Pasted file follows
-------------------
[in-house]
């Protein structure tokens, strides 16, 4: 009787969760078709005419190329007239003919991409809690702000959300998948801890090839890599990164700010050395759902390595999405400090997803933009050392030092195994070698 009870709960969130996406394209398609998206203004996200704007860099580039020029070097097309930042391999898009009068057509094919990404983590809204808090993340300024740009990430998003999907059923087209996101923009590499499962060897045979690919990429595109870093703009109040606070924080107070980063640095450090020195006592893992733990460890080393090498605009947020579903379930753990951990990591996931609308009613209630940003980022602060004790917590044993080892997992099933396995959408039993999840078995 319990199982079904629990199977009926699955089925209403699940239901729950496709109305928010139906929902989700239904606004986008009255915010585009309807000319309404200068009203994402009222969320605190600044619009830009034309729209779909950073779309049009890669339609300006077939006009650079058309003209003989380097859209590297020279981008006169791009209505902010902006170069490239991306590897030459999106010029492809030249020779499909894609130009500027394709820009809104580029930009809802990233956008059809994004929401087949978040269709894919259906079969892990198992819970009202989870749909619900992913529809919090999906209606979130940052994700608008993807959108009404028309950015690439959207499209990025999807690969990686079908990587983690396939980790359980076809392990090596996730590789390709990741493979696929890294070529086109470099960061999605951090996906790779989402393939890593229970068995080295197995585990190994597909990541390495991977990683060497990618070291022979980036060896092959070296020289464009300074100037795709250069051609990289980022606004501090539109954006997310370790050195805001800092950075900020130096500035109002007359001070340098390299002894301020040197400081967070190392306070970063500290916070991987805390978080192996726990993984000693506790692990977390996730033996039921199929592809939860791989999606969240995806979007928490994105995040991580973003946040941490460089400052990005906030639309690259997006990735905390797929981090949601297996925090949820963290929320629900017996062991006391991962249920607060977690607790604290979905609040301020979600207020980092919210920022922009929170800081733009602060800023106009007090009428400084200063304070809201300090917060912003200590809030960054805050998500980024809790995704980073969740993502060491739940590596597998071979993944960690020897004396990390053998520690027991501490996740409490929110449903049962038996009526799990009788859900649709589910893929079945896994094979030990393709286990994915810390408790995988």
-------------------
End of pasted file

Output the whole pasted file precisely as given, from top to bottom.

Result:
[in-house]
């Protein structure tokens, strides 16, 4: 009787969760078709005419190329007239003919991409809690702000959300998948801890090839890599990164700010050395759902390595999405400090997803933009050392030092195994070698 009870709960969130996406394209398609998206203004996200704007860099580039020029070097097309930042391999898009009068057509094919990404983590809204808090993340300024740009990430998003999907059923087209996101923009590499499962060897045979690919990429595109870093703009109040606070924080107070980063640095450090020195006592893992733990460890080393090498605009947020579903379930753990951990990591996931609308009613209630940003980022602060004790917590044993080892997992099933396995959408039993999840078995 319990199982079904629990199977009926699955089925209403699940239901729950496709109305928010139906929902989700239904606004986008009255915010585009309807000319309404200068009203994402009222969320605190600044619009830009034309729209779909950073779309049009890669339609300006077939006009650079058309003209003989380097859209590297020279981008006169791009209505902010902006170069490239991306590897030459999106010029492809030249020779499909894609130009500027394709820009809104580029930009809802990233956008059809994004929401087949978040269709894919259906079969892990198992819970009202989870749909619900992913529809919090999906209606979130940052994700608008993807959108009404028309950015690439959207499209990025999807690969990686079908990587983690396939980790359980076809392990090596996730590789390709990741493979696929890294070529086109470099960061999605951090996906790779989402393939890593229970068995080295197995585990190994597909990541390495991977990683060497990618070291022979980036060896092959070296020289464009300074100037795709250069051609990289980022606004501090539109954006997310370790050195805001800092950075900020130096500035109002007359001070340098390299002894301020040197400081967070190392306070970063500290916070991987805390978080192996726990993984000693506790692990977390996730033996039921199929592809939860791989999606969240995806979007928490994105995040991580973003946040941490460089400052990005906030639309690259997006990735905390797929981090949601297996925090949820963290929320629900017996062991006391991962249920607060977690607790604290979905609040301020979600207020980092919210920022922009929170800081733009602060800023106009007090009428400084200063304070809201300090917060912003200590809030960054805050998500980024809790995704980073969740993502060491739940590596597998071979993944960690020897004396990390053998520690027991501490996740409490929110449903049962038996009526799990009788859900649709589910893929079945896994094979030990393709286990994915810390408790995988």